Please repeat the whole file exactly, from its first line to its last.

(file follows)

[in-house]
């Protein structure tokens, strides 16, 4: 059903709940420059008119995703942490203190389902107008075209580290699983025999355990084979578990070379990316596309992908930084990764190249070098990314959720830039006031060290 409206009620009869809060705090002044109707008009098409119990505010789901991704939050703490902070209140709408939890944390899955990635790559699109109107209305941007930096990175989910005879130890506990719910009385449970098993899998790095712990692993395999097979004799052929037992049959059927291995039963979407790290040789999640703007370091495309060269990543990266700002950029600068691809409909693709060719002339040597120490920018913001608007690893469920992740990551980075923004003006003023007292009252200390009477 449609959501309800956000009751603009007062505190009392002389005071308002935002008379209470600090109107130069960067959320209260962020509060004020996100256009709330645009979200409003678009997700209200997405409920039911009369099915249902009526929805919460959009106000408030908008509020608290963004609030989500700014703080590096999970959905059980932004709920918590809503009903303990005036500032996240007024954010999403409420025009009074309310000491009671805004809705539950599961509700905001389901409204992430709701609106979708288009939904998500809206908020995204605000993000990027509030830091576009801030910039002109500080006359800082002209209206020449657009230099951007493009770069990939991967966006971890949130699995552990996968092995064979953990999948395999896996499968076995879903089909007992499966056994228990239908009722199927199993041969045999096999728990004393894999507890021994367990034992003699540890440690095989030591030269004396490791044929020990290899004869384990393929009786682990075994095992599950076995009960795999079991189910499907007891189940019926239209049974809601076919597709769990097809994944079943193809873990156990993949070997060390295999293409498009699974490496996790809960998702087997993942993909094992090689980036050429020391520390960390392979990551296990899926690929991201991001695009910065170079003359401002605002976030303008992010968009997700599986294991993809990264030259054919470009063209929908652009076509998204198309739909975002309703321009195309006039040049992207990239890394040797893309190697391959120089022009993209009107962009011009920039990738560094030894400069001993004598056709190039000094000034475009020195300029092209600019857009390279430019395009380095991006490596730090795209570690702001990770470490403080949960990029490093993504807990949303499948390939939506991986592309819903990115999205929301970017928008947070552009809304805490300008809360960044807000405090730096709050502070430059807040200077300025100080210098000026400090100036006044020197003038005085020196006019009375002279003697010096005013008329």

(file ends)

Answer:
[in-house]
């Protein structure tokens, strides 16, 4: 059903709940420059008119995703942490203190389902107008075209580290699983025999355990084979578990070379990316596309992908930084990764190249070098990314959720830039006031060290 409206009620009869809060705090002044109707008009098409119990505010789901991704939050703490902070209140709408939890944390899955990635790559699109109107209305941007930096990175989910005879130890506990719910009385449970098993899998790095712990692993395999097979004799052929037992049959059927291995039963979407790290040789999640703007370091495309060269990543990266700002950029600068691809409909693709060719002339040597120490920018913001608007690893469920992740990551980075923004003006003023007292009252200390009477 449609959501309800956000009751603009007062505190009392002389005071308002935002008379209470600090109107130069960067959320209260962020509060004020996100256009709330645009979200409003678009997700209200997405409920039911009369099915249902009526929805919460959009106000408030908008509020608290963004609030989500700014703080590096999970959905059980932004709920918590809503009903303990005036500032996240007024954010999403409420025009009074309310000491009671805004809705539950599961509700905001389901409204992430709701609106979708288009939904998500809206908020995204605000993000990027509030830091576009801030910039002109500080006359800082002209209206020449657009230099951007493009770069990939991967966006971890949130699995552990996968092995064979953990999948395999896996499968076995879903089909007992499966056994228990239908009722199927199993041969045999096999728990004393894999507890021994367990034992003699540890440690095989030591030269004396490791044929020990290899004869384990393929009786682990075994095992599950076995009960795999079991189910499907007891189940019926239209049974809601076919597709769990097809994944079943193809873990156990993949070997060390295999293409498009699974490496996790809960998702087997993942993909094992090689980036050429020391520390960390392979990551296990899926690929991201991001695009910065170079003359401002605002976030303008992010968009997700599986294991993809990264030259054919470009063209929908652009076509998204198309739909975002309703321009195309006039040049992207990239890394040797893309190697391959120089022009993209009107962009011009920039990738560094030894400069001993004598056709190039000094000034475009020195300029092209600019857009390279430019395009380095991006490596730090795209570690702001990770470490403080949960990029490093993504807990949303499948390939939506991986592309819903990115999205929301970017928008947070552009809304805490300008809360960044807000405090730096709050502070430059807040200077300025100080210098000026400090100036006044020197003038005085020196006019009375002279003697010096005013008329």